What Is Ionic Rock?
Promising to blend beautiful mood lighting with tangible health benefits, the Ionic Rock is a salt crystal lamp that is powered by a standard electrical outlet. The entirety of the lamp (minus the base it sits on) is made from rock salt, otherwise known as sodium chloride.
The minds behind this product state that it is able to cleanse the air around the lamp of bacteria and irritants such as dust and pet dander, as well as promote relaxation and serotonin production in order to balance out your mood and relieve stress.
They also claim that the lamp actively attracts and removes positive ions in the air that can adversely affect your mood. What exactly does that even mean, though? For the average person, what exactly is happening here, and what can you expect as a result? Let’s take a closer look in the next section.
A Science Fueled Look at Ionization
With all this talk about negative and positive ions, you might be asking yourself what an ion really is. To put it in simple terms, an ion is a charged particle that is created whenever atoms gain or lose electrons, according to this BBC article.
The article in question mentions that metallic atoms form positive ions, while non-metallic atoms form negative ions. So, the question now becomes, can ions really alter your mood as the manufacturer of the Ionic Rock suggests?
There is some precedent for this claim. According to an article from WebMD, negative ions can be found near beaches, waterfalls, mountains, and other pristine locations in nature. Once inside your bloodstream, the article states that they are believed to produce biochemical reactions to increase serotonin, a mood-controlling chemical in the brain.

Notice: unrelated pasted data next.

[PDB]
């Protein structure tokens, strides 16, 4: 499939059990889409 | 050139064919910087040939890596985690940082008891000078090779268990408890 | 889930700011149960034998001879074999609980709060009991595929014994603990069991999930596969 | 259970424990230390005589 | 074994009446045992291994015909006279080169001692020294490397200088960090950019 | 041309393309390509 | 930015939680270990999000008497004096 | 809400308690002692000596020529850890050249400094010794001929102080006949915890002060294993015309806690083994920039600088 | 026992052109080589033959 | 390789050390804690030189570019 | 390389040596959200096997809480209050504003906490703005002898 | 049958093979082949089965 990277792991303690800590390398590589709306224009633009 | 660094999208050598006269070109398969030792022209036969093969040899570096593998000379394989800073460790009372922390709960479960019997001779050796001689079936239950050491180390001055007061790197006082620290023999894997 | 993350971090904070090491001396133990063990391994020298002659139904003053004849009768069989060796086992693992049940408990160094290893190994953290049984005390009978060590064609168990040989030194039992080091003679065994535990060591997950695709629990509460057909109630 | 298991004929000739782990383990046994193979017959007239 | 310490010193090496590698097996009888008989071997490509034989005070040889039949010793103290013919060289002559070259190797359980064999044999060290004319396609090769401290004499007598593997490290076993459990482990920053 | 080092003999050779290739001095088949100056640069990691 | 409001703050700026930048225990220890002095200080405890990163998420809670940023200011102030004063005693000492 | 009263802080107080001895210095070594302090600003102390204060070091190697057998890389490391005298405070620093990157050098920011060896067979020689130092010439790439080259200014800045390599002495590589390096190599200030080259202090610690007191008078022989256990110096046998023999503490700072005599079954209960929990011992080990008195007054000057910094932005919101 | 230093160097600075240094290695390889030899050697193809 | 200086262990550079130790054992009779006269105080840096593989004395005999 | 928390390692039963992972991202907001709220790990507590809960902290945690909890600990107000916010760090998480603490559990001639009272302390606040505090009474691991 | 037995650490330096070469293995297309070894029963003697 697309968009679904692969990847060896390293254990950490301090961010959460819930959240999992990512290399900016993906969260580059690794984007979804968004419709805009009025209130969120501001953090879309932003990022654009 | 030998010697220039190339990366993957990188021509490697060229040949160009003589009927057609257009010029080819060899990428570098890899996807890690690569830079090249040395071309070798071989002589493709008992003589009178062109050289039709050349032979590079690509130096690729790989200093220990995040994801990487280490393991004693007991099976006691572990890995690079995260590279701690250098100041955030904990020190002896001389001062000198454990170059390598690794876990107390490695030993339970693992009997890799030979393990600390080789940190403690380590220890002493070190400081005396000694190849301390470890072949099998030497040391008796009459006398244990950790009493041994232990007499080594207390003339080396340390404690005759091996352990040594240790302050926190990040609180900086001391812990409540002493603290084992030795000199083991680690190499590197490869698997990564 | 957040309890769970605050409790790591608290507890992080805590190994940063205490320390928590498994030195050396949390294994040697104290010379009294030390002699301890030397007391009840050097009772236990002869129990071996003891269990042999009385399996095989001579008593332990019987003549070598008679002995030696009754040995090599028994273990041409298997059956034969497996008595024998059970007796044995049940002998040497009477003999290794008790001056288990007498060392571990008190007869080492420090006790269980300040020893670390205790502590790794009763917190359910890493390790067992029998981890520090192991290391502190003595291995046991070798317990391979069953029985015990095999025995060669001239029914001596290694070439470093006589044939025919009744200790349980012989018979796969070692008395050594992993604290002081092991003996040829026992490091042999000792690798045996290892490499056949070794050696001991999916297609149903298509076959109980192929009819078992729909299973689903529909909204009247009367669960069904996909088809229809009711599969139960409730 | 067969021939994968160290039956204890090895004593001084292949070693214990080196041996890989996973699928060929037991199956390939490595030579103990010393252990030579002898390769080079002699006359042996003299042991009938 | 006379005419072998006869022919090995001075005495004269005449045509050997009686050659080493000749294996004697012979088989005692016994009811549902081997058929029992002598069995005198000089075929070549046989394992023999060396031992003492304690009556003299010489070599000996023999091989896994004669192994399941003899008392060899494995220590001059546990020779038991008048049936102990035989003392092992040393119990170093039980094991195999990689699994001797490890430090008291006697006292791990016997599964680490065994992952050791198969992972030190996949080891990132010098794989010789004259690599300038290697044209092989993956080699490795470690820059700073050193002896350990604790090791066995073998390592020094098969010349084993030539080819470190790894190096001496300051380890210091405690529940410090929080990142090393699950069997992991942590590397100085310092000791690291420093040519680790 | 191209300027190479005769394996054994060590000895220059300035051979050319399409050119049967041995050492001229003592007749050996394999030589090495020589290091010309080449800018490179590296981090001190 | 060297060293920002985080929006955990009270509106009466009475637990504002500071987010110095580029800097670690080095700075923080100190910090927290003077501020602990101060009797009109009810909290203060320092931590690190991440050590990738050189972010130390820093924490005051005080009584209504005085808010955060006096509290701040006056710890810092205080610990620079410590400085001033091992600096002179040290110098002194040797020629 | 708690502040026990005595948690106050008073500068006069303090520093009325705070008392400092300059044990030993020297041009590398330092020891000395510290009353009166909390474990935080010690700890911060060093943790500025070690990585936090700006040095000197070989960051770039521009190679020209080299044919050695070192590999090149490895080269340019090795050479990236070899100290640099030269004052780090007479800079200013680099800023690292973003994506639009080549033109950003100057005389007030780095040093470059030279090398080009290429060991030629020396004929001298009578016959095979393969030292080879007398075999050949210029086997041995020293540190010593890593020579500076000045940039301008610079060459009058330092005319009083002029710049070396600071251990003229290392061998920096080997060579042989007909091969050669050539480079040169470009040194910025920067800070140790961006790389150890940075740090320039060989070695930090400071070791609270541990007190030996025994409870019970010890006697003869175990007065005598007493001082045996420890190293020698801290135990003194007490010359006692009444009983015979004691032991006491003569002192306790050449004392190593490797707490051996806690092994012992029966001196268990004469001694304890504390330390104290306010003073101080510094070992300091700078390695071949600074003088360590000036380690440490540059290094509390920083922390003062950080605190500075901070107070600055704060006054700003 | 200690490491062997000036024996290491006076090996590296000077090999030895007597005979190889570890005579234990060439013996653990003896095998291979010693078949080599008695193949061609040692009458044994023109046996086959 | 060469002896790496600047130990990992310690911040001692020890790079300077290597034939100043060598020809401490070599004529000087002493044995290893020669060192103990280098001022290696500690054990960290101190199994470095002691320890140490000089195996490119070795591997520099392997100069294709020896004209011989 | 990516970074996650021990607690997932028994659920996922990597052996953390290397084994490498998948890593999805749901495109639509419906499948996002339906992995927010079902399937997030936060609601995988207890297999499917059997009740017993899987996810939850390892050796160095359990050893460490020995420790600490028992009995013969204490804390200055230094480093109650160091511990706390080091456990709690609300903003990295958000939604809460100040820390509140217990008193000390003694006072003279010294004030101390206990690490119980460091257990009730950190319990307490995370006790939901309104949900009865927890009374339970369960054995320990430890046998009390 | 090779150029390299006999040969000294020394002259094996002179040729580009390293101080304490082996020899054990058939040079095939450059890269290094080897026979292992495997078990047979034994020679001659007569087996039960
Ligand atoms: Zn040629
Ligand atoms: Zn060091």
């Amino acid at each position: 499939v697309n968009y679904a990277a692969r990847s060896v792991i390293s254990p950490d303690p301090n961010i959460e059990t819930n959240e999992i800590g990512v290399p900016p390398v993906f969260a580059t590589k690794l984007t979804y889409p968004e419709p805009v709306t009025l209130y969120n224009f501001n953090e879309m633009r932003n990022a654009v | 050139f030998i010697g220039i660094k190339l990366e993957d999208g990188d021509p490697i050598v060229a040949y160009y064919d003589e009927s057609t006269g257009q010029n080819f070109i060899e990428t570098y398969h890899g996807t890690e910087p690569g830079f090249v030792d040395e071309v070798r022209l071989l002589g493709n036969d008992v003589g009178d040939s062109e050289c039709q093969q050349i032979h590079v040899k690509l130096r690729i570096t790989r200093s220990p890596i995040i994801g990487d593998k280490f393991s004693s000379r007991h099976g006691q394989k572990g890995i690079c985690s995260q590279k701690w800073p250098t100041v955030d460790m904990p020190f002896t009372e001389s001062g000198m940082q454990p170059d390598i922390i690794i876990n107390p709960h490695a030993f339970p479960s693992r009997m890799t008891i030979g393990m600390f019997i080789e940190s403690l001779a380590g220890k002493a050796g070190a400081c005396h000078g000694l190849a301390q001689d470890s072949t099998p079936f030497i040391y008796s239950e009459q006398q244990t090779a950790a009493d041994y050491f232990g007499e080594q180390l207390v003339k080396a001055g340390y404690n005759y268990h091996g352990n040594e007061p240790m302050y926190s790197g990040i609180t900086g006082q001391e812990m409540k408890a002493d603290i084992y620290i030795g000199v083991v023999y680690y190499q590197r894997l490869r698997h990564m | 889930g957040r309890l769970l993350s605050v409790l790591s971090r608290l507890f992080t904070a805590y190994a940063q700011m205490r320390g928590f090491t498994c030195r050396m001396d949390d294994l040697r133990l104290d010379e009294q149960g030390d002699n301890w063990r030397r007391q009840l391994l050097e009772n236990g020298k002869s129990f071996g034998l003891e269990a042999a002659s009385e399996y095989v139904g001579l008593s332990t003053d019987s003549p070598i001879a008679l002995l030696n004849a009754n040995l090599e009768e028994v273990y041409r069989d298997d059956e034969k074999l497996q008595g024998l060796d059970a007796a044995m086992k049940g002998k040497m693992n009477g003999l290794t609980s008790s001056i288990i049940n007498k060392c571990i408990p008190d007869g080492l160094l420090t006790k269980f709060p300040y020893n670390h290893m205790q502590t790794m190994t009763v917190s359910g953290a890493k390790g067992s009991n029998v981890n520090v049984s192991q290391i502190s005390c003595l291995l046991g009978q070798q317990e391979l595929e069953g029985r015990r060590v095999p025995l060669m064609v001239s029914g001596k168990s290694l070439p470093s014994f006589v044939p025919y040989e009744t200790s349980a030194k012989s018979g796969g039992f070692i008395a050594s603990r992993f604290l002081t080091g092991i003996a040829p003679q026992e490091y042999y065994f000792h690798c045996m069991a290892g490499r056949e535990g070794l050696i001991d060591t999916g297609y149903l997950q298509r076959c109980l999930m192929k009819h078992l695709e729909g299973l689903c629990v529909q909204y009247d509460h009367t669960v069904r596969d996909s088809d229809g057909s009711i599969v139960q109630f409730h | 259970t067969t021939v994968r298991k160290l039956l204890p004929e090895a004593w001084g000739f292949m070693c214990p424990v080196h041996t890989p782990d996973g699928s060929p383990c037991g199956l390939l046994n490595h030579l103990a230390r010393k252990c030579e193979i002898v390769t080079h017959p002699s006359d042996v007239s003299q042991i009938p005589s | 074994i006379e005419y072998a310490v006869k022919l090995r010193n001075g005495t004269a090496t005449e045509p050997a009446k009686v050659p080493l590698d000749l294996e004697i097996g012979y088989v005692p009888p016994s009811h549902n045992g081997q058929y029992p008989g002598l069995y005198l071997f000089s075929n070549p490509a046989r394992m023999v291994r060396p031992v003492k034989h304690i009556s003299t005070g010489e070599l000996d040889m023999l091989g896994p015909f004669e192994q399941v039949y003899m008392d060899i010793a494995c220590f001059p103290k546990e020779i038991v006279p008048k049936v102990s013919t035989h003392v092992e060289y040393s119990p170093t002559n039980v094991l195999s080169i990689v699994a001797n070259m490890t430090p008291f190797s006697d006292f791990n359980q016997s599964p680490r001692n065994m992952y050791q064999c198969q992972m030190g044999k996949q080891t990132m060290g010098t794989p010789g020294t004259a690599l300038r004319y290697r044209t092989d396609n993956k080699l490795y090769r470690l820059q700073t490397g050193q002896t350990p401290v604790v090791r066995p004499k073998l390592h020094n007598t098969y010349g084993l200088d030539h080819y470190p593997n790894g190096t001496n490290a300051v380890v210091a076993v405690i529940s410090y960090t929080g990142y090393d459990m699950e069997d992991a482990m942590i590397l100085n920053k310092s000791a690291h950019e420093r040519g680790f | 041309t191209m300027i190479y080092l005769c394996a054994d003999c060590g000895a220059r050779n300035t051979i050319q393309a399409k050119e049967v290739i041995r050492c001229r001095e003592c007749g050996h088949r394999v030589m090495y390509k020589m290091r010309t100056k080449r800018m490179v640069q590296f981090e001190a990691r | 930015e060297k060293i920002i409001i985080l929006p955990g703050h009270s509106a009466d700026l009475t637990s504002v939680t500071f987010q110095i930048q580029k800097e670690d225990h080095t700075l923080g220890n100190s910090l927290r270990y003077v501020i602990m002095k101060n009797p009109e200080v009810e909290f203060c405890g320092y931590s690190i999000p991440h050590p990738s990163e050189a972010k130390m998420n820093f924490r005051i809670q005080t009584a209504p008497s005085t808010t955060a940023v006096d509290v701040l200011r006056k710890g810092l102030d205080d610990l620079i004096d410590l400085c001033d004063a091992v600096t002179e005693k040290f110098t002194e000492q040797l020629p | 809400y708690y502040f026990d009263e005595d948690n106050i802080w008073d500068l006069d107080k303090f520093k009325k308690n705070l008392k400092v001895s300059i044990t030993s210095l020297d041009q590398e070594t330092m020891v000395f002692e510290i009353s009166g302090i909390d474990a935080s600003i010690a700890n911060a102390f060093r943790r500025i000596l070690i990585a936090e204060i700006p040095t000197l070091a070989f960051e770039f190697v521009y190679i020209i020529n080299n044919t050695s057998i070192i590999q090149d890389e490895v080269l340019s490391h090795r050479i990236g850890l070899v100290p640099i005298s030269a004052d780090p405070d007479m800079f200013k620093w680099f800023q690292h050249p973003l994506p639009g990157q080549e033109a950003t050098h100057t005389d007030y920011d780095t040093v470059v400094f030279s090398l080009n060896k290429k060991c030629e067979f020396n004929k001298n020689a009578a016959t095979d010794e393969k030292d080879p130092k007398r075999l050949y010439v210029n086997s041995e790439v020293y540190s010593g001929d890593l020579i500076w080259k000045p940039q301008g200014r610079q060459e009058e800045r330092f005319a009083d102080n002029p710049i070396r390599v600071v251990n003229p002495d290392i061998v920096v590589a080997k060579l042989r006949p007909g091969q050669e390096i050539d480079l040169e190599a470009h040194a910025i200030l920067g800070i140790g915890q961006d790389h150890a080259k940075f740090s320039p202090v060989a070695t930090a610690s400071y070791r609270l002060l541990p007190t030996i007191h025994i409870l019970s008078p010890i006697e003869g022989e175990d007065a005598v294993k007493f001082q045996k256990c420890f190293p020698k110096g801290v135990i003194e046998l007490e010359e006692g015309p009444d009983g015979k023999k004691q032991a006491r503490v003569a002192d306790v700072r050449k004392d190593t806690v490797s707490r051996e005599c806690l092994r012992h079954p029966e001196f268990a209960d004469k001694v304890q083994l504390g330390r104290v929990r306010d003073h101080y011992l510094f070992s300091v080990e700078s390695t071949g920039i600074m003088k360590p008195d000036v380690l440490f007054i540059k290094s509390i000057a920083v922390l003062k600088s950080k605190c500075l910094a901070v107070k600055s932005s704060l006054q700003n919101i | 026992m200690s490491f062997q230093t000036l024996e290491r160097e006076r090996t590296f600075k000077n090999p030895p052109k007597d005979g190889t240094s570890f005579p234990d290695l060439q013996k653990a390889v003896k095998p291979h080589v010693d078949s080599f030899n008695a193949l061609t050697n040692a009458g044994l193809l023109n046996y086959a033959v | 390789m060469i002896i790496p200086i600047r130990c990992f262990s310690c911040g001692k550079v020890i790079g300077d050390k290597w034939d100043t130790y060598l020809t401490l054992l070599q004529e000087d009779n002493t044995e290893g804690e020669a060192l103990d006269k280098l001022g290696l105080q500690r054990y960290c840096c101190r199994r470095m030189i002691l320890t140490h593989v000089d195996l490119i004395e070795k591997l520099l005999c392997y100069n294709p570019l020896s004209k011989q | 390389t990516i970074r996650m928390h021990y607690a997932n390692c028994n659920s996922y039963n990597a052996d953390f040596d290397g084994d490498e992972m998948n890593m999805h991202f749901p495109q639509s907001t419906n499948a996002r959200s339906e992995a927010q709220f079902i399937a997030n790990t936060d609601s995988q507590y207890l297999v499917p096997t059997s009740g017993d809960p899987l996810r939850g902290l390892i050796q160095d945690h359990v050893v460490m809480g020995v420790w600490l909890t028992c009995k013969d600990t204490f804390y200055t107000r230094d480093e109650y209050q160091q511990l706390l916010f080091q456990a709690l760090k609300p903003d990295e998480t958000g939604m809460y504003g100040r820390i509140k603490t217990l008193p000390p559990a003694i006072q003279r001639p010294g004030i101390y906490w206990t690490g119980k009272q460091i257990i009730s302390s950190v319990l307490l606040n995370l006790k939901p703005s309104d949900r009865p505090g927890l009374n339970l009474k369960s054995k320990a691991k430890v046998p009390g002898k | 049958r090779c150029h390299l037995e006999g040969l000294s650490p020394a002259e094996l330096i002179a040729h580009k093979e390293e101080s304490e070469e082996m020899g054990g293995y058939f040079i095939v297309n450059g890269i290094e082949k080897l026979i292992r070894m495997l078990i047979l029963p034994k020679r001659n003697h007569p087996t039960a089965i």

Numerous clinical studies have also illuminated ties between negative ions and reduced instances of depression, such as this study conducted in 2005. This is great to know, but perhaps the biggest question still remaining is a simple one; can a block of sodium chloride really emit enough negative ions to make a difference in your home?
As it turns out, the answer is probably not. According to an in-depth analysis on Snopes.com, Caltech professor of chemistry Jack Beauchamp wanted to find out if the leading salt lamp on Amazon.com would truly be able to emit negative ions, so he bought one and ran it through his lab’s quadrupole ion trap mass spectrometer, which can measure any ions being emitted from the device.
What did he find? In his own words: “We turned it on and looked for negative ions. We looked for positive ions. We waited for the lamp to heat up. The bulb inside eventually does heat the rock salt, but we didn’t see anything.”
In this limited study, there were no measurable ions produced by the lamp, positive or negative. It’s worth noting that this was a non-peer reviewed, basic experiment, and as such it should not be taken as absolute truth, especially in relation to the Ionic Rock, which was not used in this specific test.
However, the lamp used here uses the same sodium chloride composition found within the Ionic Rock, so one could surmise that the results might potentially be similar between the two products, although there are no guarantees.
Moreover, Beauchamp felt skeptical that any of these devices could produce ions, regardless of the brand: “I can’t think of any physical process that would result in the formation of Ions from heating rock salt, with and without the presence of water vapor in any amount. Rock salt has a face-centered cubic structure which would not be expected give rise to electric fields that would generate ions around individual crystals.”